Tuesday, August 25, 2009

Interview: Al Cisneros

Here's a recent interview with Al Cisneros (Om, Sleep) that i just came across thanks to themelvins.net forums. He talks about the newest Om material, his song writing process and Chris Hakius leaving the band. Its a really good/interesting read.

"1. Having just listened to the new album (another WONDERFUL release!!), it seems as though there are a few new textures/instruments seeping into the mix. What has been behind the choice to add different sonic voices and what led to using these specific elements?

Its always what the song calls for, we didn't say ahead of time "Let's try adding something else" meaning, what was rendered is what our vision/conception of the songs required - what was necessary to bring that about in an exteriorized form - the recorded song. I hear melodies that answer other melodies, the interplay of the basslines with vocal placement to beats/percussion - and here it is not different with the augmentations. When we "heard" certain parts in the early writing, we weren't certain what instrument(s) would best bring that to be, but as the songs evolved it became clear.

2. The underlying mythos and thematic narrative behind Om always seems to veer towards Middle Eastern mysticism and spirituality. There have been Sufi poetry references and Old Testament style prophecy. I find these aspects of your music to be deeply and wonderfully captivating but I was wondering if you might give readers an understanding of where this interest comes from and how it drives your music and vision.

The verses and themes are personal prayers in a salute to the reality, or God, the light, or what you term It, That, Him or Her as.

3. Is there anything you might be able to share in regards to the departure of drummer Chris Hakius? The two of you played together for many years in different groups so I would imagine that integrating a new drummer must have presented certain challenges. What do you feel new drummer Emil Amos has brought to the band?

He quit in the middle of a tour and is now retired from playing. When he quit he mentioned his heart was no longer in it, I had felt that for some time and that is where it was challenging. In a five-piece band if one member is not putting their heart fully in it can be difficult, but in a two-piece it's very challenging. So the challenge is in the past.Emil has brought life and energy into the band, his playing style's fluidity and lyricism really permits the premise of a two-piece band to manifest - which has always been to have a dialogue between the instruments. As songwriters we really have actual collaboration, where the energy of ideas bounces off one another and ends in a higher piece of music than we could have arrived at individually. We both share the same sonic image, and are inspired to play for similar reasons. I feel what we've done on "God is Good" is thus far the most accurate in meeting up to and even surpassing the initial premise/vision. Further - I don't want to be in Sleep for the rest of my life. For me, that band and the mindset that went into it all expired in 1997. I don't understand why people who see no guitar player on stage assert that it is going to take them into that. OM doesn't sing about dragons, wizards, and pot caravans and there is not one guitar solo. I feel we are finally playing music that is present and relevant NOW - to our hearts in our life in our experience.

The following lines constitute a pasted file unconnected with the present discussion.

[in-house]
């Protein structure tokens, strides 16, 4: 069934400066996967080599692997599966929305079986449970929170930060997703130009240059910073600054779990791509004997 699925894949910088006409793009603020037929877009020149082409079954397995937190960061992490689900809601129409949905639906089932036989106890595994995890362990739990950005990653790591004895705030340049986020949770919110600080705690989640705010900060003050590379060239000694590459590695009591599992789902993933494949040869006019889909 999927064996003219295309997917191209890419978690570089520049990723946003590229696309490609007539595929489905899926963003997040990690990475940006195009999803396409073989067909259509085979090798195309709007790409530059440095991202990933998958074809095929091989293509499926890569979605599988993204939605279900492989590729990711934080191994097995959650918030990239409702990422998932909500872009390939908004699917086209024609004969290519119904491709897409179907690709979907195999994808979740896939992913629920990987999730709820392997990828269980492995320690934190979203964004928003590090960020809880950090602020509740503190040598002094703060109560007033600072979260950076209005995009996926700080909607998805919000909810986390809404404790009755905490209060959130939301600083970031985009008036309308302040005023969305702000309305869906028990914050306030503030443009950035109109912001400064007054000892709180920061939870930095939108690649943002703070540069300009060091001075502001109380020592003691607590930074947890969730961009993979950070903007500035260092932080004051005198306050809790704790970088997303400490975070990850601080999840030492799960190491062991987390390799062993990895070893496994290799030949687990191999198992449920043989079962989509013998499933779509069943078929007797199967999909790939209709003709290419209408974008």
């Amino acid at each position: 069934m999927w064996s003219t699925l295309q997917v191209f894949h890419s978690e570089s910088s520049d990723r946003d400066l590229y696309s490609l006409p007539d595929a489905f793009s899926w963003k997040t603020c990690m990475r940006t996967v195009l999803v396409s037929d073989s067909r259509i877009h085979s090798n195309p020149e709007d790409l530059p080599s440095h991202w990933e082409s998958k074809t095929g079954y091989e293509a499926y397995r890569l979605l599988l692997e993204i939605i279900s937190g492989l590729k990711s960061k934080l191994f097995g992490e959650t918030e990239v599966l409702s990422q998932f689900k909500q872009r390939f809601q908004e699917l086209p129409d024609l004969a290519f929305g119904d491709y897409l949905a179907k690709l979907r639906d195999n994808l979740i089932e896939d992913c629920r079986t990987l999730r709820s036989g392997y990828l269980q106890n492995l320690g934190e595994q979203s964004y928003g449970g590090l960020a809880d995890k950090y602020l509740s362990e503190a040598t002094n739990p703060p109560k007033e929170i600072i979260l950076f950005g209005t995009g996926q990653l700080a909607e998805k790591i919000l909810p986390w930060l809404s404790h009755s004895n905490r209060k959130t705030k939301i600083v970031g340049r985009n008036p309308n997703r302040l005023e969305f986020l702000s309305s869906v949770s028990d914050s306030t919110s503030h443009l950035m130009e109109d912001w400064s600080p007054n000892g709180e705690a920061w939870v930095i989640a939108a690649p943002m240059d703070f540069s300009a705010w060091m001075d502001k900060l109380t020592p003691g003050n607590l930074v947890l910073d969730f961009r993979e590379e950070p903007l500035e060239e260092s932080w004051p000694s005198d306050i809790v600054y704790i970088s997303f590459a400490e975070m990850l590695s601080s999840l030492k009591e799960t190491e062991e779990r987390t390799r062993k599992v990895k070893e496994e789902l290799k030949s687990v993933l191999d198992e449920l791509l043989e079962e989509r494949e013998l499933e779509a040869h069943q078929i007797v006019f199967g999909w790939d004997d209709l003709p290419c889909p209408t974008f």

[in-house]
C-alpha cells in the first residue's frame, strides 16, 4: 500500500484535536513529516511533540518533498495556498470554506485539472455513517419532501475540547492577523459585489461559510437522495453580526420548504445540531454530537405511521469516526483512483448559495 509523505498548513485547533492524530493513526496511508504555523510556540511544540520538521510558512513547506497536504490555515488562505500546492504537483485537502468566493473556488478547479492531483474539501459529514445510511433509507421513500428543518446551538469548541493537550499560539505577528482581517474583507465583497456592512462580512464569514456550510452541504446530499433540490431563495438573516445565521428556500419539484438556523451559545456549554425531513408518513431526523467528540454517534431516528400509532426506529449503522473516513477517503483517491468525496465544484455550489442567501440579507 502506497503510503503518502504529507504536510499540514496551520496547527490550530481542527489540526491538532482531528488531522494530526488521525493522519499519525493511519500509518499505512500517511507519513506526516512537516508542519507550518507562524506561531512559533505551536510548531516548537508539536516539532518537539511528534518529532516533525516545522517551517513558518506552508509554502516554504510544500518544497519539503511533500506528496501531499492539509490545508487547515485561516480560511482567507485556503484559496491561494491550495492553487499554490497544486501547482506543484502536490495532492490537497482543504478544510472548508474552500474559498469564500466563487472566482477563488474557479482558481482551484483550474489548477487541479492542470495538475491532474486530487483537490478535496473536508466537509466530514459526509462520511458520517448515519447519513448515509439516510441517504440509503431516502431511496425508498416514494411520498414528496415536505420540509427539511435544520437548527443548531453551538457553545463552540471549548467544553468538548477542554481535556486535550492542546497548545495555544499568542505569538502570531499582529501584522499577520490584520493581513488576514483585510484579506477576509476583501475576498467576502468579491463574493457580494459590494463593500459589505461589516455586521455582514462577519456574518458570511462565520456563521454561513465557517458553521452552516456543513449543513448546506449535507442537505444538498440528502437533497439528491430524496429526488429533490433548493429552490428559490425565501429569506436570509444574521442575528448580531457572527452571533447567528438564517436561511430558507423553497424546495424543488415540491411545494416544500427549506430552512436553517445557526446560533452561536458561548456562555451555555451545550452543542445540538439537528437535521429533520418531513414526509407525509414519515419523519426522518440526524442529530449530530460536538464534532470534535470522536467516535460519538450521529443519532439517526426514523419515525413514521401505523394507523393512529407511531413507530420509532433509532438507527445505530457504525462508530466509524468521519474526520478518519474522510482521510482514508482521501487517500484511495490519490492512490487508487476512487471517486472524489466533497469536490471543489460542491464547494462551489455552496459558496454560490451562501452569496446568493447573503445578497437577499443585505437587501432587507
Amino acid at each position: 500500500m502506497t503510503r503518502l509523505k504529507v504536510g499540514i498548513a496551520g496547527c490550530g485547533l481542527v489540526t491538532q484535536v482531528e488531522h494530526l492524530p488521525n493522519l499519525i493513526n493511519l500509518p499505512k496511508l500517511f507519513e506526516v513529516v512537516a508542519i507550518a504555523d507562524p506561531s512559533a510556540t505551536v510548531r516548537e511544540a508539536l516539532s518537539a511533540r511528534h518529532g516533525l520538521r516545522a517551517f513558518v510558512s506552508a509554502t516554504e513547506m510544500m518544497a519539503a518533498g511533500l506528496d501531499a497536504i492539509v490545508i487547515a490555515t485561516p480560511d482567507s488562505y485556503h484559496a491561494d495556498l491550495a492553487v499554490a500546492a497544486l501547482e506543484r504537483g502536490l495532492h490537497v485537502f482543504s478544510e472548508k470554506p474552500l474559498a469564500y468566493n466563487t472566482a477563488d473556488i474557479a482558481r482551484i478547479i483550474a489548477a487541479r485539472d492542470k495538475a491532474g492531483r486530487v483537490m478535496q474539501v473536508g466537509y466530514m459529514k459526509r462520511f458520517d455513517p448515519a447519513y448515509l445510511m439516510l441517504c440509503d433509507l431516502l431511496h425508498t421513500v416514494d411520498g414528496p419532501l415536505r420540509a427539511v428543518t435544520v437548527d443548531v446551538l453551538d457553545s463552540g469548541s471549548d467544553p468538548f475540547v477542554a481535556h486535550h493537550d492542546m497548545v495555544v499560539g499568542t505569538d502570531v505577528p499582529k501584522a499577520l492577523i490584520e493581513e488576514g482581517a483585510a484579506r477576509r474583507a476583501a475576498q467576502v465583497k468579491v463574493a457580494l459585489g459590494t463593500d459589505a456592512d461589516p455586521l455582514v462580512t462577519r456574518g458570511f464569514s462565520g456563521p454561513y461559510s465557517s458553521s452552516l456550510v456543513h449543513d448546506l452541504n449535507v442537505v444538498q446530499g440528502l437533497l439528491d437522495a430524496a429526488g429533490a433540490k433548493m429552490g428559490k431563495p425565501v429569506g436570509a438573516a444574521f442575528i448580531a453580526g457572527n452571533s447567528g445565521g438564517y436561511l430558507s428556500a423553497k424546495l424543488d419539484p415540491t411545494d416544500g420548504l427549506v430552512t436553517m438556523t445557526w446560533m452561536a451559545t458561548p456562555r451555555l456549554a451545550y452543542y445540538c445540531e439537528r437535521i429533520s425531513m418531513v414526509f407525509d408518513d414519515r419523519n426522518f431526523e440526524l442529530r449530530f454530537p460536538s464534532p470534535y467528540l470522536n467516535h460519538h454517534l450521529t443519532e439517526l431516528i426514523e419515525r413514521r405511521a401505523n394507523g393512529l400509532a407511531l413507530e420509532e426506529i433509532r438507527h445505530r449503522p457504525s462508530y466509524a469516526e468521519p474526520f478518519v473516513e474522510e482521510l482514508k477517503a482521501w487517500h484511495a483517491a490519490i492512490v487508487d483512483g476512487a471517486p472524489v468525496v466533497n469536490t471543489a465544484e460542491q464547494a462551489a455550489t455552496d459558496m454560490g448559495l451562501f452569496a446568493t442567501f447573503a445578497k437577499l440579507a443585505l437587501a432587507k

4. What is your song writing process? Do you usually start with lyrics or music?

It always begins with hearing it within. Then its externalized by humming it or tapping it out, then the instruments come in to play. If I don't hear a part that sticks to me, I can't expect the audience to care either. To your second question - I've had songs begin with either, whichever is the initial primary element, it always energizes the process so successive themes, riffs, beats, lyrics and melodies start to appear and fall into place.

5. I’m a huge fan of the work you did with Current 93 on the “Black Ships…” cycle of releases. How did that collaboration come about? What do you enjoy about collaborating with other artists and will there be more projects where Om works with others?

David is a big fan of our work, and has become a good friend. He suggested a split release, and thematically speaking, a cohesion in both bands is there on the 10'. We are planning some splits with a couple bands, which will be in 2010. Already have some material prepared.

6. Although a two-instrument (3 including vocals) band is not unprecedented, it is fairly rare. In what ways is this relatively small sonic palette confining or freeing? Can you envision making other instruments a permanent part of Om?

Its by far more freeing than confining. We know what we want to do and are able to do it. I think a lot of bands are always searching, then give up after trying this and that with nominal results. To the latter, I'd have to say we have to see what the songs tell us when we get there!"

You can read the complete interview here: http://www.blogsandiego.com/om_interview.html

source: blogsandiego.com

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